Today we see many clients who, as they are mindful of the coming years, want to build a single story timber frame home. This is reasonable and should be, without question, considered.
These same folks often want to build a smaller, sustainable home. And while the two aren’t totally incompatible, sometimes we need to think through how we live, and our plans, so we can marry the two concepts.
Single story homes require a larger footprint (read that more foundation and more roof). They do offer the opportunity to live and entertain on a single level. When you add wider halls, wider doors, more room to maneuver to the mix, you can end up with a larger space than anticipated.
If you take the same space and move some of it upstairs, as in a story and a half plan, your home requires less foundation and roofing. You may want to use the upstairs living space now and move downstairs later in your life or you may want to plan for an elevator. Either way, you’ve maximized your living space while considering your later-in-life needs.
There is much to be said for climbing the stairs (remember…you probably are past having several children to pick up after and do laundry for if you are considering aging in place). Staying active is one of the best ways to …well, to stay active.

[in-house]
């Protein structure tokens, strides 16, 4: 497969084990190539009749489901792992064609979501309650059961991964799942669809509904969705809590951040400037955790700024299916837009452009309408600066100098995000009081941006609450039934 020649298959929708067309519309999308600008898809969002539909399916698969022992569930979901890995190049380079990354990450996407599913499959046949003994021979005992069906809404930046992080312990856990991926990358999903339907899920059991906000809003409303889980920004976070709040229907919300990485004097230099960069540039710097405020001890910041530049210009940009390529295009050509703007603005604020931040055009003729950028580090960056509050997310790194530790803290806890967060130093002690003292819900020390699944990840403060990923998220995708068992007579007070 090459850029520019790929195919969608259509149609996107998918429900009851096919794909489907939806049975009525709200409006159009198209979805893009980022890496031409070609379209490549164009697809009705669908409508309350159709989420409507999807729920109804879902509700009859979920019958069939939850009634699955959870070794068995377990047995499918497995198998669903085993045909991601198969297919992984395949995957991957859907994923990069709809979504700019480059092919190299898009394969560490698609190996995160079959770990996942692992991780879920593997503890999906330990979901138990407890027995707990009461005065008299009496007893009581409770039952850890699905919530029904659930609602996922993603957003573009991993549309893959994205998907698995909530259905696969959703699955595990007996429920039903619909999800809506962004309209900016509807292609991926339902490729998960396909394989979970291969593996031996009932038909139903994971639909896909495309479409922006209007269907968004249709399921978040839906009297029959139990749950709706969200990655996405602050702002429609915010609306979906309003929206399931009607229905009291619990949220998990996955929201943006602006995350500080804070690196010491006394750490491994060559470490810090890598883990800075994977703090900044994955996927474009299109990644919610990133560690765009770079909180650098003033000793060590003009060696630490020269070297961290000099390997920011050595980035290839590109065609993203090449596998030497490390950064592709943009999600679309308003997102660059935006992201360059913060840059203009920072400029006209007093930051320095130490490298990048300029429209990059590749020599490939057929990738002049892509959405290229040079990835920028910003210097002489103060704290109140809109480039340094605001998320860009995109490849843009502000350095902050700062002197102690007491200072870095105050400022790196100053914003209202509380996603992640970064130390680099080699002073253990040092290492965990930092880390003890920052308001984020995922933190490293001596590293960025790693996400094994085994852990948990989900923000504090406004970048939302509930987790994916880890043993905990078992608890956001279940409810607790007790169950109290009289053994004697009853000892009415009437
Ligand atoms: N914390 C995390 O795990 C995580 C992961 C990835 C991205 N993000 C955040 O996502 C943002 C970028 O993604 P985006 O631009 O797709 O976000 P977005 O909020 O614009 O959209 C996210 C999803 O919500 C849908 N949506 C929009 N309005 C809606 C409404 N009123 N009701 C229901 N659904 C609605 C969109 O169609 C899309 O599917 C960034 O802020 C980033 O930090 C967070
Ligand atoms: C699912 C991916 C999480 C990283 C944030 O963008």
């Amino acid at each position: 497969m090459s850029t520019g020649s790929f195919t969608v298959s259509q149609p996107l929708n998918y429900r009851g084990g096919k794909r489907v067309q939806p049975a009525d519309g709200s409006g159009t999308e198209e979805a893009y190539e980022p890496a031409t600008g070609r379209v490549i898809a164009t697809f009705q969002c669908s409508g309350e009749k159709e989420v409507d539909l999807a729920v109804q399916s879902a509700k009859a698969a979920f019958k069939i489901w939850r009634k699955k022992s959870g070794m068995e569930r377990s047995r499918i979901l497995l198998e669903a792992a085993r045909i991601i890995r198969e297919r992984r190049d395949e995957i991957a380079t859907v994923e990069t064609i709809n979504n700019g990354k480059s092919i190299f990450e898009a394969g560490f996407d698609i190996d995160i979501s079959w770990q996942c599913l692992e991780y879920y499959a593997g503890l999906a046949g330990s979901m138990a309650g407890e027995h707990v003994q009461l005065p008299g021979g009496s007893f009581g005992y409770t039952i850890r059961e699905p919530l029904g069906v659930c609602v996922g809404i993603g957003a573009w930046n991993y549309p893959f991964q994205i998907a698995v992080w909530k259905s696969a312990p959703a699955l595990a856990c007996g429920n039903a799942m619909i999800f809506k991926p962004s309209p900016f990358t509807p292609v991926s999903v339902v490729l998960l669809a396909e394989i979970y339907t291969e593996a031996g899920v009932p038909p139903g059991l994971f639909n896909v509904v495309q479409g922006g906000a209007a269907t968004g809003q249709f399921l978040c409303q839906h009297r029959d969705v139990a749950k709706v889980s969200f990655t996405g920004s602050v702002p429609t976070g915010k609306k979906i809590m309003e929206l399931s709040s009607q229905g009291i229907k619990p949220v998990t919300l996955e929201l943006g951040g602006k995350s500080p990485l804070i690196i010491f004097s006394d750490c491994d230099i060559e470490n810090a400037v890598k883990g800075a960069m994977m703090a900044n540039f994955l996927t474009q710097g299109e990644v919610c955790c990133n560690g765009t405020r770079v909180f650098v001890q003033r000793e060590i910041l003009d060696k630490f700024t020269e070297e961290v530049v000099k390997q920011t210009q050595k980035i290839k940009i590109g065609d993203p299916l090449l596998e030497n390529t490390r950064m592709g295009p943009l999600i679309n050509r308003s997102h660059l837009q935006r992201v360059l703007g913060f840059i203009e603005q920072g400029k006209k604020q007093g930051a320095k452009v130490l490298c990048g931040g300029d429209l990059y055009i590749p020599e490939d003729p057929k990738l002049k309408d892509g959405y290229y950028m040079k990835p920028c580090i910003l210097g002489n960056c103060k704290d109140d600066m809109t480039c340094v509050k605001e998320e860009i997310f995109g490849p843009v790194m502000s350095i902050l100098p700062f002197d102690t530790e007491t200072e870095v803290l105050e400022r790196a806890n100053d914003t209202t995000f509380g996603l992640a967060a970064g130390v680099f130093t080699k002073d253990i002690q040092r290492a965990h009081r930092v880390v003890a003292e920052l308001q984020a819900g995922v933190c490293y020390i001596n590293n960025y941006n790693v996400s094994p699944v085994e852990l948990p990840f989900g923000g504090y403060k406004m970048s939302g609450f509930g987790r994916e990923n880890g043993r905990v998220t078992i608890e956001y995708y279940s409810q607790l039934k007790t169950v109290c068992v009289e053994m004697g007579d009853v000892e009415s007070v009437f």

On the flip side, if you want to have your bedroom on the first floor, the upstairs space is great for guests. You don’t have to go up every day and when they visit, you each have your own “space”. It can even be used for a caregiver, if the need ever arises.
So, don’t be locked into the “I will get old and must live on the first floor now” mindset. Think about both how you live now and how you might need to live. Compromise is good and, with patience, you and your architect or designer, can design a home that offers the best of both worlds.
You’ll find plans for both single story homes and story and a half homes on the Goshen Timber Frames’ plan pages.
Just remember to “Build Boldly”.
That said, I’ll sign off for now.